Depending on your bent of mind, a Hummer H1 is either a glorious beast or an impractical monstrosity. The HP Omen X is exactly that kind of laptop. The Hummer H1 is too big, too powerful and simply impractical on today’s roads. The HP Omen X is exactly the same. It’s too big, too powerful and impractical for today’s gamer. But as with the Hummer, there is a market for a beast like this.
For a few mad ones out there, that impracticality has appeal, a machine like this is indeed glorious in its extravagance, and that’s who this review is for. Is the HP Omen X extravagant enough for you to want it?
If you’re looking for the best portable gaming machine, just drop by the nearest MSI store and pick up an MSI GS65 Stealth on your way out. If not, you may proceed.
The Omen X flies in the face of everything we take for granted from laptops these days. It’s as thick as my arm (I am quite skinny, though), heavier than a newborn child and as unwieldy as an armful of cats. This laptop is portable only in the sense that when compared to a desktop, it can be moved with relative ease.
When you see a laptop this bulky, you expect it to be powerful. All that space can’t possibly have gone to waste, right? And on that front, there’s little reason to worry. The laptop packs in some of the most powerful laptop hardware around and has features to match. But there are a couple of caveats.
First, there’s the CPU. It’s powerful, but it’s also last year’s best. CPUs available today are significantly faster and more powerful. Then there’s that “mechanical” keyboard, which feels more like a marketing gimmick than a worthwhile add-on.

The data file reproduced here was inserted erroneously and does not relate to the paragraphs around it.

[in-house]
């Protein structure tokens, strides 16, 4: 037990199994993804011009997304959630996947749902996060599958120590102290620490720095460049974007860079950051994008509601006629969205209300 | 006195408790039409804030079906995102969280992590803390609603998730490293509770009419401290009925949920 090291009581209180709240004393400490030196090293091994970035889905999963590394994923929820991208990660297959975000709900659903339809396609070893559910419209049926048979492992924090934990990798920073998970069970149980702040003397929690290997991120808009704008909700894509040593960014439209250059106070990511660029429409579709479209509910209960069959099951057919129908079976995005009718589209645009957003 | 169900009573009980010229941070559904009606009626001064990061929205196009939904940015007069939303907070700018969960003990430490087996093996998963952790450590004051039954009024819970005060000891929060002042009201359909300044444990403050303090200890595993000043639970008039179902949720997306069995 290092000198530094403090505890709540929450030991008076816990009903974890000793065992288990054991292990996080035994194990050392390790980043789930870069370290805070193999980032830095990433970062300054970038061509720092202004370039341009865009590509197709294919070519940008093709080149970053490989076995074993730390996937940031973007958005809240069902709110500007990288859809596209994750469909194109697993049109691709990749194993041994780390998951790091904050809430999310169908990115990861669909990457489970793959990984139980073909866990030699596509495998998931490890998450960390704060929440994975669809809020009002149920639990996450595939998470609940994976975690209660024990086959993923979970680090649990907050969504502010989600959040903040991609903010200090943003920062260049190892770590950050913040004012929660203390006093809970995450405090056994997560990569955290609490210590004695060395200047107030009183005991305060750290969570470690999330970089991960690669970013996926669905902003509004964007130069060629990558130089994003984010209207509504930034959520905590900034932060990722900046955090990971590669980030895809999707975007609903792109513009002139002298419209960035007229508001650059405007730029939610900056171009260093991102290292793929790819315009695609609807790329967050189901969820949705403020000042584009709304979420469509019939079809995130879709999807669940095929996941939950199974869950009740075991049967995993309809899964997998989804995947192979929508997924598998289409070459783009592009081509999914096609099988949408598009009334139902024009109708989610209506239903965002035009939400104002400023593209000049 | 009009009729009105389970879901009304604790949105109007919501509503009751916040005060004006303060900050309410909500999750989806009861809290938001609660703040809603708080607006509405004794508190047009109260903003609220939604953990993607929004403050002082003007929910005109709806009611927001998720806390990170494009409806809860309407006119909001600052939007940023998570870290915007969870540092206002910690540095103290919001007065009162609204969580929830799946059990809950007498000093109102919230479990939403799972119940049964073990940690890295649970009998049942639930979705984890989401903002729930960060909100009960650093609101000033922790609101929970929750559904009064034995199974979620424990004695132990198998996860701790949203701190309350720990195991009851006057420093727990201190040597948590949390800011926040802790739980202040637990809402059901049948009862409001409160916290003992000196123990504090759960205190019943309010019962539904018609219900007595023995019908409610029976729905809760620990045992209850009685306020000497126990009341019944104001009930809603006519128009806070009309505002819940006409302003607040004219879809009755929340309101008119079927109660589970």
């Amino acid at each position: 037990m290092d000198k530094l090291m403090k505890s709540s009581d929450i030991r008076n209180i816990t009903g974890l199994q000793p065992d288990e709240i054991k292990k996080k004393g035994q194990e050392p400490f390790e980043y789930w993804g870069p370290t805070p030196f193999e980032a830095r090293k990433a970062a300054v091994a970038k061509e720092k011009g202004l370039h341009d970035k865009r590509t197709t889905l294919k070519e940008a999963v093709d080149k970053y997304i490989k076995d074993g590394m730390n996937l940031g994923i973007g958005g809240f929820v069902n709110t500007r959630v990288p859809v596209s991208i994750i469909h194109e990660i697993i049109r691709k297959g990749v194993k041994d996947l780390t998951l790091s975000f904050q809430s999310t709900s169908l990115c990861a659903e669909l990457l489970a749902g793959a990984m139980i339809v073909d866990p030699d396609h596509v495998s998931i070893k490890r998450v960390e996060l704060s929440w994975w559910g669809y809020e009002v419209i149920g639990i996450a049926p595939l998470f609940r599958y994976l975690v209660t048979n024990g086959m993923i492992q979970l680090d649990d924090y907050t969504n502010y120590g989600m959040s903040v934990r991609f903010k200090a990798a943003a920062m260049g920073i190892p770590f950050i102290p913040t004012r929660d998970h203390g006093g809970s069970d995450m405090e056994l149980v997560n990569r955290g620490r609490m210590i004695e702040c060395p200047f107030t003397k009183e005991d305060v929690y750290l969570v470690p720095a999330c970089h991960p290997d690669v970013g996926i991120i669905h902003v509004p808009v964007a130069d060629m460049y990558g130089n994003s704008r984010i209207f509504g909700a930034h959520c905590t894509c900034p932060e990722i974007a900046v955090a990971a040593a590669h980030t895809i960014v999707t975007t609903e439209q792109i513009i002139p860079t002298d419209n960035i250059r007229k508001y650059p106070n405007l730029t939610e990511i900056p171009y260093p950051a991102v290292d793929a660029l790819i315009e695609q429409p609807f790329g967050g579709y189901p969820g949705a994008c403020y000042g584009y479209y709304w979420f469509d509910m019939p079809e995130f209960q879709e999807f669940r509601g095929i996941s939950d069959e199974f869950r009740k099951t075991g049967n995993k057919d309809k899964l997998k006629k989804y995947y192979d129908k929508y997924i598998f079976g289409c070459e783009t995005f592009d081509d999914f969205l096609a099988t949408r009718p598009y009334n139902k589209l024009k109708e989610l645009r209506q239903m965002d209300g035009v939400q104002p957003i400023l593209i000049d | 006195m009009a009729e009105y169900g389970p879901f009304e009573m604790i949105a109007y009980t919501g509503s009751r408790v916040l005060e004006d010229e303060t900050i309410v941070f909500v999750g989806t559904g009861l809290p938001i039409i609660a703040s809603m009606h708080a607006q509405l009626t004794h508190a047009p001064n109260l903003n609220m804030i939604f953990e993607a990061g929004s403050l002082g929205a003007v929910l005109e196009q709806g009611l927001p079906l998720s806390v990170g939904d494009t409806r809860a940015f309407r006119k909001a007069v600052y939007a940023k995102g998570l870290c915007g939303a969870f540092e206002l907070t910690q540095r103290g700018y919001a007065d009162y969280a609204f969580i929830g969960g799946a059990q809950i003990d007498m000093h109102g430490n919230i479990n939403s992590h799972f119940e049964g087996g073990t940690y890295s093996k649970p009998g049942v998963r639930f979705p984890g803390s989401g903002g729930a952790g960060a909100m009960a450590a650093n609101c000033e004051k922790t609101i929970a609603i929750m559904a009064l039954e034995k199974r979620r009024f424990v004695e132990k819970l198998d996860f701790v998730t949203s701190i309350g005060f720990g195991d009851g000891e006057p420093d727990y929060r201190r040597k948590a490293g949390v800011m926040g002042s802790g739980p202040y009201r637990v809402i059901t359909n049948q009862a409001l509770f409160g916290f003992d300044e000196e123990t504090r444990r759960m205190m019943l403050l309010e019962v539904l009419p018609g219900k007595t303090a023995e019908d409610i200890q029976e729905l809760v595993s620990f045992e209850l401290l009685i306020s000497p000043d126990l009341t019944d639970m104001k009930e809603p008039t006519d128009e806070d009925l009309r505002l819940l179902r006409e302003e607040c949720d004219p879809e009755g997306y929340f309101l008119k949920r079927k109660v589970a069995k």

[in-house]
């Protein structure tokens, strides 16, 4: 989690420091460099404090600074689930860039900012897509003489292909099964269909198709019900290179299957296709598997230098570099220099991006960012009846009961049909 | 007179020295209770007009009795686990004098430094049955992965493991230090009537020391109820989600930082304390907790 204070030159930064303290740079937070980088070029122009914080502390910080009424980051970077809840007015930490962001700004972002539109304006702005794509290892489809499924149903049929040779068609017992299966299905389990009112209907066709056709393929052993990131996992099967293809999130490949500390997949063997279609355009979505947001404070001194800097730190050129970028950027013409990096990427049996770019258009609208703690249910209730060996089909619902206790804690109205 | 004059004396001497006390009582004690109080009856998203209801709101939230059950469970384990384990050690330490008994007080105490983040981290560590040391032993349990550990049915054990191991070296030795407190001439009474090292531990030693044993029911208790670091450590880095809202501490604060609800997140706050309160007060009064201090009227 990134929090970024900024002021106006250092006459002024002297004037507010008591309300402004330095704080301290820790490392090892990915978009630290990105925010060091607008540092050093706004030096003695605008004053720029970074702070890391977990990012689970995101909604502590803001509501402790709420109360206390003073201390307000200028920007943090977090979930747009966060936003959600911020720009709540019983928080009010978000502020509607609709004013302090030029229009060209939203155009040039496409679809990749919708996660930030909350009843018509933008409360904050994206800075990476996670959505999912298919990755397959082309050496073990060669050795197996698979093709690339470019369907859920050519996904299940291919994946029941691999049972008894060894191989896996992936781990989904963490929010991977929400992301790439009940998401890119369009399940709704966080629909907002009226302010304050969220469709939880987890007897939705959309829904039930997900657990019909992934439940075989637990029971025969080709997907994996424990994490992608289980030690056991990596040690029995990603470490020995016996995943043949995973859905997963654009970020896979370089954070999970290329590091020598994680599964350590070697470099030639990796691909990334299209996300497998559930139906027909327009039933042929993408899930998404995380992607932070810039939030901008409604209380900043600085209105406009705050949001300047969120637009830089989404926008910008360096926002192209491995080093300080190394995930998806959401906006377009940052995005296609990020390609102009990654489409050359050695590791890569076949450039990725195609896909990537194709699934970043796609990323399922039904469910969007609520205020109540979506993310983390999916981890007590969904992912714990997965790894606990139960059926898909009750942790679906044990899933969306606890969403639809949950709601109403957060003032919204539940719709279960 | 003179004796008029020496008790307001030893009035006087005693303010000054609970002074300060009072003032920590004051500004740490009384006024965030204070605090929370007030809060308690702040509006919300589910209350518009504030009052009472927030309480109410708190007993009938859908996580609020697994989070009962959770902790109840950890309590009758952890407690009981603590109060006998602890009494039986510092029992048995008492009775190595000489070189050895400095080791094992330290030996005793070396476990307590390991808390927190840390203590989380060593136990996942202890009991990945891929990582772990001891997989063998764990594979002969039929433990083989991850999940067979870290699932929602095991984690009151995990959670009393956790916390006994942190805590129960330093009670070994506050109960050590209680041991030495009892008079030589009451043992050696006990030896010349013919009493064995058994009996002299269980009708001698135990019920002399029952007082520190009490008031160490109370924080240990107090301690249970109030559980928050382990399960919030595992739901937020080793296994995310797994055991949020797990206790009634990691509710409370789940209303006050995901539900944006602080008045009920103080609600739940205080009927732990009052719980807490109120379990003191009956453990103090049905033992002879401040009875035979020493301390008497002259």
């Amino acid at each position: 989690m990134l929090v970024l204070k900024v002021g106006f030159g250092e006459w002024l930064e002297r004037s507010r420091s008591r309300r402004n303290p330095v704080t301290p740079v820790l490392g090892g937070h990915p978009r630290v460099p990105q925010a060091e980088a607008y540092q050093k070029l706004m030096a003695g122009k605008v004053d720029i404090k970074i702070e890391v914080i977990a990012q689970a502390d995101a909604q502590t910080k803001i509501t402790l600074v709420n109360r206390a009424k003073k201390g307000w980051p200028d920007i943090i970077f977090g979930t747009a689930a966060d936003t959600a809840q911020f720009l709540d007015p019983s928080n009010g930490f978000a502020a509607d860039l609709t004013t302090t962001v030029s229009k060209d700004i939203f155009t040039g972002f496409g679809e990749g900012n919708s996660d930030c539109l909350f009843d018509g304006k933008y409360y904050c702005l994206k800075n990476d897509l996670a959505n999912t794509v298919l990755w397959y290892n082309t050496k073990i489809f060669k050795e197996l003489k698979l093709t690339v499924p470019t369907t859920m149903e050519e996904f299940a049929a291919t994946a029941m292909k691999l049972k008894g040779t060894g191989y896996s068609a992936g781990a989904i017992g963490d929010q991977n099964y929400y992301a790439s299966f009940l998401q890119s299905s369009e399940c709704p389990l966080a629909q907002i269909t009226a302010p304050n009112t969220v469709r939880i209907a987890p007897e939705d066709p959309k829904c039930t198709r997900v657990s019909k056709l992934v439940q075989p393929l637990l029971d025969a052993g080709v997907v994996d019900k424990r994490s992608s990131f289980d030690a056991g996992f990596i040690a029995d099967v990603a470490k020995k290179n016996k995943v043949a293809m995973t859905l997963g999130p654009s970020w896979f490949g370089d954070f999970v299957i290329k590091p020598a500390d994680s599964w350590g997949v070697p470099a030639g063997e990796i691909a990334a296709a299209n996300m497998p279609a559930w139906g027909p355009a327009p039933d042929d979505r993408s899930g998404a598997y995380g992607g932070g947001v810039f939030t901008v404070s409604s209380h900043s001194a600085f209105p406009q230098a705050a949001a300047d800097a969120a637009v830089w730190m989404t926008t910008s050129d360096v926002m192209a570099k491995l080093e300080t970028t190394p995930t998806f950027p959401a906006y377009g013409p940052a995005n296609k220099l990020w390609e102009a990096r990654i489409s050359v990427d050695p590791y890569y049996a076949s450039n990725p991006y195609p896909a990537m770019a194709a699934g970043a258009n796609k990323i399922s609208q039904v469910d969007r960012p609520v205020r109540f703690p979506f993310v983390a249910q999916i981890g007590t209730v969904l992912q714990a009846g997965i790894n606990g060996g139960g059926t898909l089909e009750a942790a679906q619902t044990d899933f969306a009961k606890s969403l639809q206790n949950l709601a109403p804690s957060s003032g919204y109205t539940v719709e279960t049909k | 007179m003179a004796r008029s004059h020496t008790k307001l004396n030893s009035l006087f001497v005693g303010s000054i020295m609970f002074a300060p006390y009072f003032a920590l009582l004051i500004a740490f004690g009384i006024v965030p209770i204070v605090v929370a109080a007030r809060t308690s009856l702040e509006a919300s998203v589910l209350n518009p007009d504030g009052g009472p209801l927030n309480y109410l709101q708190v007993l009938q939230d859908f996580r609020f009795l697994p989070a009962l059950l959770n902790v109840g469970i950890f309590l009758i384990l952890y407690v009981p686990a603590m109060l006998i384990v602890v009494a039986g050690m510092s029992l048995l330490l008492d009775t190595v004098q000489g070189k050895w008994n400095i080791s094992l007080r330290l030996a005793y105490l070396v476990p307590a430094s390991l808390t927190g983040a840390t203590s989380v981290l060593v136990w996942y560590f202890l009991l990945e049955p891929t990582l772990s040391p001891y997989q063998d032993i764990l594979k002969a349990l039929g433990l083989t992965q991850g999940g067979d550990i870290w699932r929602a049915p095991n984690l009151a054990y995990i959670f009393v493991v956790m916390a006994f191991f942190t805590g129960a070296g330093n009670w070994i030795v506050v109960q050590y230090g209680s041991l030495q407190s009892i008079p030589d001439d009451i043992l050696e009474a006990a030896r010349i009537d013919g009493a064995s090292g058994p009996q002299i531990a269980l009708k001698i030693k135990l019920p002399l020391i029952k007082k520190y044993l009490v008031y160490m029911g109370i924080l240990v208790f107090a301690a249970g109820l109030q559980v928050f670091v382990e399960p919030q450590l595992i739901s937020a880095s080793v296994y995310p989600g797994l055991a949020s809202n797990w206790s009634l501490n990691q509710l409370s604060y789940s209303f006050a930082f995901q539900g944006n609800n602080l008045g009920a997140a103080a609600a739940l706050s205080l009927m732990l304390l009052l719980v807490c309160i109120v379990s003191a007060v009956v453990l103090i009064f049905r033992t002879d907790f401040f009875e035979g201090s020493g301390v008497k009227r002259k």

When it comes to the Omen X, the real question isn’t whether it’s worth it, it’s about why you want this massive, impractical beast to begin with. If you have the reason, and the money, rest assured that you're not making a mistake. Personally, I'm hard-pressed to find a reason for recommending this beast.
VR? That’s how HP is positioning the Omen X, but remember, VR setups are usually static, and in such a case, a similarly-priced desktop will be far more powerful and effective. Also, HP themselves offer a far more enticing backpack PC with swappable batteries for exactly such a scenario.
Gaming? Let me put it this way: Between a 2 kg gaming laptop that costs Rs 2,00,000 offering 80-90 percent of the performance of the Omen, and the Omen, which weighs 4.57 kg and costs Rs 3,36,000, which would you pick? Oh, and the 2 kg one also offers twice the battery life. Follow up questions, can you really tell the difference between 80 fps and 90 fps?
3D rendering and video editing? Again, the CPU is the let-down here. The quad-core chip is simply outclassed by Intel’s newer, faster, 6-core 8th gen CPUs. You can also get PCs with more powerful Quaddro GPUs for 3D and video workloads, and they’ll be cheaper. To add to that, the 17-inch screen on the Omen X is optimised for gaming, not image quality.
Bragging rights? There’s nothing to brag about. Yes, it’s got great hardware, but so do a lot of other laptops. It doesn’t have the best display or the best CPU. It features a very generous amount of storage, but it’s not the fastest storage around. The frame-rates are great, but we’ve seen better.